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Top 10 Chess Books to Read Without a Board (Nonfiction)
Bedtime reading, beach reading, hammock reading.

(March 2007) Bedtime reading, beach reading, hammock reading. Most chess books require a chess set and board to get the most out of them. Here are a selection of books, all of them nonfiction, that delve into the role chess plays as a cultural icon.

1. 'The Immortal Game, A History of Chess' by David Shenk

'How 32 Carved Pieces on a Board Illuminated Our Understanding of War, Art, Science and the Human Brain ? Why has one game, alone among the thousands of games invented and played throughout human history, not only survived but thrived within every culture it has touched? What is it about its thirty-two figurative pieces, moving about its sixty-four black and white squares according to very simple rules, that has captivated people for nearly 1,500 years?' (from the dust jacket)

2. 'The Kings of New York' by Michael Weinreb

'An unconventional group of kids at an unconventional school located in the heart of the most unconventional city in America is making headlines, with a chess club. Murrow has one of the most successful youth chess teams in history. But what transforms a bunch of underprivileged children into the best chess players in the USA? Is it the school, the coach, hot-house tuition, or just sheer genius kids? Michael Weinreb was determined to find out.' (from Amazon.com's Synopsis)

3. 'Bobby Fischer Goes to War' by David Edmonds & John Eidinow

'Edmonds & Eidinow reexamine the story we recollect as the quintessential cold war clash between a lone American star and the Soviet chess machine -- a machine that had delivered the world title to the Kremlin for decades. Drawing upon unpublished Soviet and U.S. records, the authors reconstruct the full and incredible saga, one far more poignant and layered than hitherto believed. A mesmerizing narrative of brilliance and triumph, hubris and despair.' (from the front flap)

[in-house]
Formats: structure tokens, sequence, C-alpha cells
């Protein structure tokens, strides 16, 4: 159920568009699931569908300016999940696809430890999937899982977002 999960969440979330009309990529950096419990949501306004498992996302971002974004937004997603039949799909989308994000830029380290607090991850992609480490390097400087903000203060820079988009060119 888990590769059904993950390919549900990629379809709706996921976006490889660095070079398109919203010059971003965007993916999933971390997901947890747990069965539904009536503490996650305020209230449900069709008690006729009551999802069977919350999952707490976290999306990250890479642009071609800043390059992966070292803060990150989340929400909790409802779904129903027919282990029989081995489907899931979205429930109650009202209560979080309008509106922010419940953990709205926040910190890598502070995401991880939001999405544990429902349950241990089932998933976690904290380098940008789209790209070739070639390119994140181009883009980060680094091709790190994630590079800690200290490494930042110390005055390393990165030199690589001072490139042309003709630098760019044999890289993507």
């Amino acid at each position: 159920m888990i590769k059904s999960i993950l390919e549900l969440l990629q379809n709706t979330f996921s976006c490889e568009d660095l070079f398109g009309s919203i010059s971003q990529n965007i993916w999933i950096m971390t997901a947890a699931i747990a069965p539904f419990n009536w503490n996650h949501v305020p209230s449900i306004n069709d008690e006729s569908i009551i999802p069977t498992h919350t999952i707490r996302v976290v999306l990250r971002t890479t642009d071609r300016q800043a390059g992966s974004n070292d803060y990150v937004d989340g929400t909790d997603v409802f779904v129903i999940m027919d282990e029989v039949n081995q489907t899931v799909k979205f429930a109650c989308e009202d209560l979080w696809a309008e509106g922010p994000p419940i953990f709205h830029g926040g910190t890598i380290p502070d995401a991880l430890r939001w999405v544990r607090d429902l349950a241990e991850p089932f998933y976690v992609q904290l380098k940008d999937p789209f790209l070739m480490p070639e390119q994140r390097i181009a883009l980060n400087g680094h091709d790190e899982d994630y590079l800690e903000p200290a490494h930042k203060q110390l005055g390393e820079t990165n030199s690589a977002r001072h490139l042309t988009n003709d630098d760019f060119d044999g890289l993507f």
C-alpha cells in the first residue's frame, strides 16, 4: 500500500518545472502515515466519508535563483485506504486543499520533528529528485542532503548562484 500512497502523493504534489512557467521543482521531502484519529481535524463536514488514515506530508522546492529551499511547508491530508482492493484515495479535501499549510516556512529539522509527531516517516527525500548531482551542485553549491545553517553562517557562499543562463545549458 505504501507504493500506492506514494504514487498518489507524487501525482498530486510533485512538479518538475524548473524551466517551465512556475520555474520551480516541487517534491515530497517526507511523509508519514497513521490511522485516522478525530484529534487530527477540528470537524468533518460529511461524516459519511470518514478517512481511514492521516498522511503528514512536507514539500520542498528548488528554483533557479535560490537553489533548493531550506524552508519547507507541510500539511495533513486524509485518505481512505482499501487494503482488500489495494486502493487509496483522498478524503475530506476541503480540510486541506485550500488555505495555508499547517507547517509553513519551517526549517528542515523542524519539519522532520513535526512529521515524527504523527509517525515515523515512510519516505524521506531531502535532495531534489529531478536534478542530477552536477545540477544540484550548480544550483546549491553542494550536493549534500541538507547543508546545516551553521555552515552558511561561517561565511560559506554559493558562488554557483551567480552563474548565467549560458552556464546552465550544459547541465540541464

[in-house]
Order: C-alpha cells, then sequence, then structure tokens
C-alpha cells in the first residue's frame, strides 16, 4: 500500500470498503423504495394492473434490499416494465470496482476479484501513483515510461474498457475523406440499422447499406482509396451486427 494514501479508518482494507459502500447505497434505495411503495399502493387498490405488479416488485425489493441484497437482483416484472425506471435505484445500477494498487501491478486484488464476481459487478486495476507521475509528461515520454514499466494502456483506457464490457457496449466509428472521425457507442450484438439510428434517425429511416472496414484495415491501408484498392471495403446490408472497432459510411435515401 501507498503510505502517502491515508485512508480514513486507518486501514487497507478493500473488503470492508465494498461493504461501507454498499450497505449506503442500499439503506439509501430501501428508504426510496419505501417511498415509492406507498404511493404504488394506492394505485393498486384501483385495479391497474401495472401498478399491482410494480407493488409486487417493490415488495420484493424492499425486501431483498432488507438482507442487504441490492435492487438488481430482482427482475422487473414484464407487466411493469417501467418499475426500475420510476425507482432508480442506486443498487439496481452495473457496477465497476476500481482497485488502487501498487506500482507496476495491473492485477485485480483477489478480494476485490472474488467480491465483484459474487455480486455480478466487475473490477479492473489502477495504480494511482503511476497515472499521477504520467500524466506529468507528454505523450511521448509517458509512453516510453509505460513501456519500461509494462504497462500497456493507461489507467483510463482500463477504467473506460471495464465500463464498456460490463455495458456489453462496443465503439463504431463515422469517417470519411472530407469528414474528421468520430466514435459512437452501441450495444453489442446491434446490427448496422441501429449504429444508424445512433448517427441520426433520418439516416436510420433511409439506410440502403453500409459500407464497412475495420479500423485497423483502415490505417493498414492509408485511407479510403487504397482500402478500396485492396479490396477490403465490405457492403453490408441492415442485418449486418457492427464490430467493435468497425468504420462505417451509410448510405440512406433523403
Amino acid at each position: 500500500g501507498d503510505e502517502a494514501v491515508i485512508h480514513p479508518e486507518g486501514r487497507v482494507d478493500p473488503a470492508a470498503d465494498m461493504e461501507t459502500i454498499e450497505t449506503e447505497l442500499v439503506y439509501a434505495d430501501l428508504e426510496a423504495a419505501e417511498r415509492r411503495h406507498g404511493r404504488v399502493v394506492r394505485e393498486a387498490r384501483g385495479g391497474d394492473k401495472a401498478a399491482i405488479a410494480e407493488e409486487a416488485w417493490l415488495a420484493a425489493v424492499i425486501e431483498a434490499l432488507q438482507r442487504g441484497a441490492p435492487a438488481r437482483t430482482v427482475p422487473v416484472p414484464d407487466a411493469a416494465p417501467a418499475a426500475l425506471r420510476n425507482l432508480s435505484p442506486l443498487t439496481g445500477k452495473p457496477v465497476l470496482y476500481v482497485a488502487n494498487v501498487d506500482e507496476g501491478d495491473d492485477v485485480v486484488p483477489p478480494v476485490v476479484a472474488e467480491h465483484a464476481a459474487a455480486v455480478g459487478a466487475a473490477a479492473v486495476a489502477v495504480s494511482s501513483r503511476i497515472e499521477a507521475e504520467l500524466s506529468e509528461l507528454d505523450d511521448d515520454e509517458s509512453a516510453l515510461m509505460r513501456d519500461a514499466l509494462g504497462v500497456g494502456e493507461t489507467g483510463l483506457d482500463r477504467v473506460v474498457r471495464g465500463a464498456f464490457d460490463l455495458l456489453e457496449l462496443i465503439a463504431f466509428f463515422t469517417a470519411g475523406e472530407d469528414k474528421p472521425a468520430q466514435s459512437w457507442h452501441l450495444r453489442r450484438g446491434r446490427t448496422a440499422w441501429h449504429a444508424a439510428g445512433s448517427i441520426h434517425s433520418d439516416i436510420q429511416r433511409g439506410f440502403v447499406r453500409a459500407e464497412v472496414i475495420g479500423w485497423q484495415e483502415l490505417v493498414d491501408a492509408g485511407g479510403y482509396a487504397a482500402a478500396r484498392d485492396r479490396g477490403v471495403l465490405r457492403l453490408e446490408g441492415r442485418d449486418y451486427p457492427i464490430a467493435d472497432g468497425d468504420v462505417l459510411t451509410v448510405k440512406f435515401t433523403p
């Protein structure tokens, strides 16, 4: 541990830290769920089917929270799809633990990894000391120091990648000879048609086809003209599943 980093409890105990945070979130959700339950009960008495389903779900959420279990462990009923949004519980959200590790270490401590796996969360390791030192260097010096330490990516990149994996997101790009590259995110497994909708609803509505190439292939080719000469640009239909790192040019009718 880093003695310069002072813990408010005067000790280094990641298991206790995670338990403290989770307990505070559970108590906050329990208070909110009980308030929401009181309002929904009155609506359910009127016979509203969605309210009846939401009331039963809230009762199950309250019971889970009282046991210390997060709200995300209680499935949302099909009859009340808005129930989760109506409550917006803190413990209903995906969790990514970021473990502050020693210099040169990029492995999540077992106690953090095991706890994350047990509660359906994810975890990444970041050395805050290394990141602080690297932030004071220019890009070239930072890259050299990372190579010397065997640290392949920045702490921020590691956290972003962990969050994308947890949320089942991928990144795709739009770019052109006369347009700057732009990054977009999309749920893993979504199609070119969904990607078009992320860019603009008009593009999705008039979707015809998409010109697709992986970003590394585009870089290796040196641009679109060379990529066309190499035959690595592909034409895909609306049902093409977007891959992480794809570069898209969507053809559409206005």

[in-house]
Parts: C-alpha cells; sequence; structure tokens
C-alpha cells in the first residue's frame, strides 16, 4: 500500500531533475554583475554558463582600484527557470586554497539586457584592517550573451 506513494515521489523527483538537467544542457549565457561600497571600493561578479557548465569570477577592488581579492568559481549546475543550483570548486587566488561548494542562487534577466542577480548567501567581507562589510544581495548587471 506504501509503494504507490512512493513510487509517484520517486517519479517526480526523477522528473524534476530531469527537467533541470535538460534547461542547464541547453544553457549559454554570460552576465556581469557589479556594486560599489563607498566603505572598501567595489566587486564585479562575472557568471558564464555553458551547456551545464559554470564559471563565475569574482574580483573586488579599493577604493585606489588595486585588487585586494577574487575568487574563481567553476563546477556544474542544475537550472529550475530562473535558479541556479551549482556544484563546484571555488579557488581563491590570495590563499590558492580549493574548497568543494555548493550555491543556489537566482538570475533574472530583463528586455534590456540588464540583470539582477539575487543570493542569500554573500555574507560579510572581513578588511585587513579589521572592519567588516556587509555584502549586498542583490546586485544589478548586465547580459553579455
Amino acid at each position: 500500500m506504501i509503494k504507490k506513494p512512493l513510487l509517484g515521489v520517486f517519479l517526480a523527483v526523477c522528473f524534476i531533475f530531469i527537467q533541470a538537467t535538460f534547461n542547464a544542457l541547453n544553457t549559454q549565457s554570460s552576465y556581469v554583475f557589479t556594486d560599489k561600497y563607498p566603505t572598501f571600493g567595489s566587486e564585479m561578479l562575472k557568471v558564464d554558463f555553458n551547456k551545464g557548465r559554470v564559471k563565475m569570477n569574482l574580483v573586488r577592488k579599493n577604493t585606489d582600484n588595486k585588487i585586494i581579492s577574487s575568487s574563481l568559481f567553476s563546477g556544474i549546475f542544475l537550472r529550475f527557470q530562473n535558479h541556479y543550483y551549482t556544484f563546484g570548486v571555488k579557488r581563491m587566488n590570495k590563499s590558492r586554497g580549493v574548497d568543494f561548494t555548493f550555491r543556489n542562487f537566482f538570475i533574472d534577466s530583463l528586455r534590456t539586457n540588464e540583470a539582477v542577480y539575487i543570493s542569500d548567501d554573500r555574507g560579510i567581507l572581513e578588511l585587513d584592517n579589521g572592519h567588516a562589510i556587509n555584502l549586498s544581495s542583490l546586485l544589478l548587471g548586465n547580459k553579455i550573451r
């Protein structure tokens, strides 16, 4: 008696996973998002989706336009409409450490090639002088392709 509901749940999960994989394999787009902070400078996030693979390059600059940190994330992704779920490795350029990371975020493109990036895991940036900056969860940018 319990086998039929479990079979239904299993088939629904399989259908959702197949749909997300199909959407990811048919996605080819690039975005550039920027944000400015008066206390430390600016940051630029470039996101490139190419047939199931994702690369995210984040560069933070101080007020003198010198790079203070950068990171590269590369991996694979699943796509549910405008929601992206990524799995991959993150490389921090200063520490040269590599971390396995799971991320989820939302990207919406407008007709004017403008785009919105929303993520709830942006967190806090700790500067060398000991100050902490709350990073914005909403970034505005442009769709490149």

4. 'The Turk: The Life and Times of the Famous Eighteenth-Century Chess-Playing Machine

'This is the true account of the 18th-century mechanical man, powered by clockwork, dressed in a Turkish costume, and capable of playing chess. Created by a Hungarian nobleman, the machine-man known as The Turk traveled Europe and America, made the acquaintance of Benjamin Franklin, Catherine the Great, Napoleon Bonaparte, and Edgar Allan Poe.' (from the Amazon.com Book Description)

5. 'Bobby Fischer: Profile of a Prodigy' by Frank Brady

'Considered by many the most extraordinary phenomenon in the history of chess and perhaps the strongest player who ever played the game, Robert James "Bobby" Fischer is also, undeniably, one of the most controversial.' (from the back cover)

6. 'Curse of Kirsan' by Sarah Hurst

'Chess can be an obsession that takes over your life, whether you are a wood-pushing novice or a superstar grandmaster. British journalist Sarah Hurst was infected with chess fever at the age of 20 and spent seven years exploring the mysterious world of the amateur and professional player. In pursuit of interviews she slid down an icy hill in Hastings to catch a Chinese women's world champion, chased Garry Kasparov around London, and roamed the Russian steppe with Kalmyk Buddhists.' (from the Amazon.com Book Description)

7. 'Chess Facts And Fables' by Edward Winter

'Chess has developed such a large body of myth and folklore that sorting fact from fiction is not easy. As with Edward Winter's previous volumes this work (from a new publisher) features in-depth research into chess lore, corrections of popular misconceptions, biographical notes on famous players, and authenticated quotations. There is a rich selection of forgotten games, and many items include contributions from the author's correspondents worldwide.' (from the Amazon.com Product Description)

8. 'Master Pieces: The Architecture of Chess' by Gareth John Williams

'From the earliest carved sets, chess piece design has captured the essence of wars and revolution, peace and religion, technology, art and sport and has mirrored civilization's development across the globe. Master Pieces look in detail at some of the most influential sets, spanning 1,000 years of design from five continents, and tells the story of the development of one of the greatest games on Earth.' (from the back cover)

9. 'The Chess Artist : Genius, Obsession, & the World's Oldest Game' by J.C.Hallman

'Is both an intellectual journey and first-rate travel writing dedicated to the love of chess and all of its related oddities, writer and chess enthusiast Hallman explores the obsessive hold chess exerts on its followers by examining the history and evolution of the game and the people who dedicate their lives to it.' (from the Amazon.com Book Description)

10. 'Birth Of The Chess Queen' by Marilyn Yalom

'Birth of the Chess Queen examines the five-hundred-year period between the chess queen's timid emergence and her elevation into the game's mightiest piece. Marilyn Yalom, inspired by a handful of surviving medieval chess queens, traces their origin and spread. In a lively and engaging narrative, Yalom draws parallels between the birth of the chess queen and the ascent of female sovereigns in Europe.' (from the front flap)

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